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Last week, I announced my candidacy for the state Assembly in the 24th Assembly District in front of a crowd of nearly 100 people on the coldest day of the year (“Friedrich to run in Assembly race,” Queens Village Times, Jan. 14).
Only moments after my announcement, the David Weprin campaign began its predictable barrage of mudslinging in a statement by hired spokesman Corey Bearak, calling me an extremist “because we expect our leaders to fight for working families and seniors, not for a radical, right-wing agenda.”
Corey should know better. When he wears his other hat, as president of the Queens Civic Congress, where I have been an active and fully engaged member for years, he and I have collaborated on many issues — most recently our opposition to congestion pricing. As a civic leader and president of Glen Oaks Village, I guess my “extremist” and “radical, right-wing agenda” means having created a co-op with the lowest monthly maintenance fees, which allows seniors and families to live in affordable dignity.
Or maybe Bearak refers to my Homestead Program, which gave our rent-stabilized tenants a unique and affordable opportunity to become homeowners instead of renters. Was it my “extremist agenda” that gave 3,000 families of our community the ability to raise their roofs and provide more living space so their apartments can grow with them? By doing so, we cultivated a strong sense of community that has put an end to the high move-out rates of the past. Improving the quality of life of working families is not extremist, radical or right-wing.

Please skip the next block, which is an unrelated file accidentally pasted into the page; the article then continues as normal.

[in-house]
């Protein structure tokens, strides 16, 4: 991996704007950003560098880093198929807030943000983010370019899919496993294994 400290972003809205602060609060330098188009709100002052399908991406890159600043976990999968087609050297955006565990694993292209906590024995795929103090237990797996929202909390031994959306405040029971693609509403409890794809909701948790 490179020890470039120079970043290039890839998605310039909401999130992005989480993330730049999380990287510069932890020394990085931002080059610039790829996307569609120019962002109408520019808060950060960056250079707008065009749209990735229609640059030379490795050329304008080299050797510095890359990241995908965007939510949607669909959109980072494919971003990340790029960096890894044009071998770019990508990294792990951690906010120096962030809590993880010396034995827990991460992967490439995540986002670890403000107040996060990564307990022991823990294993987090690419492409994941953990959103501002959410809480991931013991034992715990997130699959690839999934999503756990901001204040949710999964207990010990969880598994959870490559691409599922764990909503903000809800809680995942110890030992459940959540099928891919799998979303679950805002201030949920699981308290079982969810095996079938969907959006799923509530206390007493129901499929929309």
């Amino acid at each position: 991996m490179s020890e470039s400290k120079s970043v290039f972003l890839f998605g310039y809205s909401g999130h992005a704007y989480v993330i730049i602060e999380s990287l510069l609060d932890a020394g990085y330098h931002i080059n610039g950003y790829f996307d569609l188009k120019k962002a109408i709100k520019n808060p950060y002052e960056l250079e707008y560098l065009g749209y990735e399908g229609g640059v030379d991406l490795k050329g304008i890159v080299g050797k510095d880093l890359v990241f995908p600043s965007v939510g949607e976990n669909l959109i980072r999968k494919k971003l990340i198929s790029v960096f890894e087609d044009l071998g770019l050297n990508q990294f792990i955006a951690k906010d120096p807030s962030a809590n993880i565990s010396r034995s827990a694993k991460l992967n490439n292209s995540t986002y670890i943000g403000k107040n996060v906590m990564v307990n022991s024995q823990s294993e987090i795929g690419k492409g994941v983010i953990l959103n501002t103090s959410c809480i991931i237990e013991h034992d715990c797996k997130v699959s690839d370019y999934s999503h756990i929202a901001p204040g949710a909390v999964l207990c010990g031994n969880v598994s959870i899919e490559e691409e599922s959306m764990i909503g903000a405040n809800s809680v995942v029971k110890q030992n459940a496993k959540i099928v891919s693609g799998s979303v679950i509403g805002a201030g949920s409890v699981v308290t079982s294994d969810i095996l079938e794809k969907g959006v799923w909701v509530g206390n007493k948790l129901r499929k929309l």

Before attacking my middle-class tax-relief agenda, Corey should take a closer look at Weprin’s legacy of crippling property taxes and excessive fees. It was Weprin who voted for and sponsored the largest property tax increase — 18.5 percent — in city history and then wrote to his constituents in his final City Council mailing that the $400 property tax rebate created “much needed relief ... after the imposition of an 18.5% property tax increase”
What chutzpah! This increase continues to have a rippling and devastating effect on homeowners. In 2008, he voted to raise it another 7 percent. Weprin twice voted to raise city sales taxes and voted to eliminate the sales tax exemption on clothing. These are votes that hit working families and seniors hard.
It was under his “watchful” eye as the Council finance chairman that the Council slush-fund scandal was discovered and exposed. Weprin boasts that as chairman of the Finance Committee he has balanced eight budgets. As an accountant, I can assure you that balancing a budget by raising taxes to cover increased spending is not difficult.
Balancing a budget by cutting waste and spending is something Weprin has not yet mastered. The problem with politicians like Weprin is they have a penchant for easily spending other people’s money. Even on his way out the door he is still spending. With only six days remaining in office, he sent out a campaign flier disguised as a Council newsletter to more than 100,000 constituents. And who paid the postage and printing? The taxpayers.
Before the Weprin campaign begins to slander other people’s agendas as extremist, I suggest it looks at itself in the mirror. It is time for the true Weprin tax and spend record be exposed for what it is — a job-busting assault on middle-class working families, the kind of agenda we do not need in Albany.
Glen Oaks Village
©2010 Community Newspaper Group
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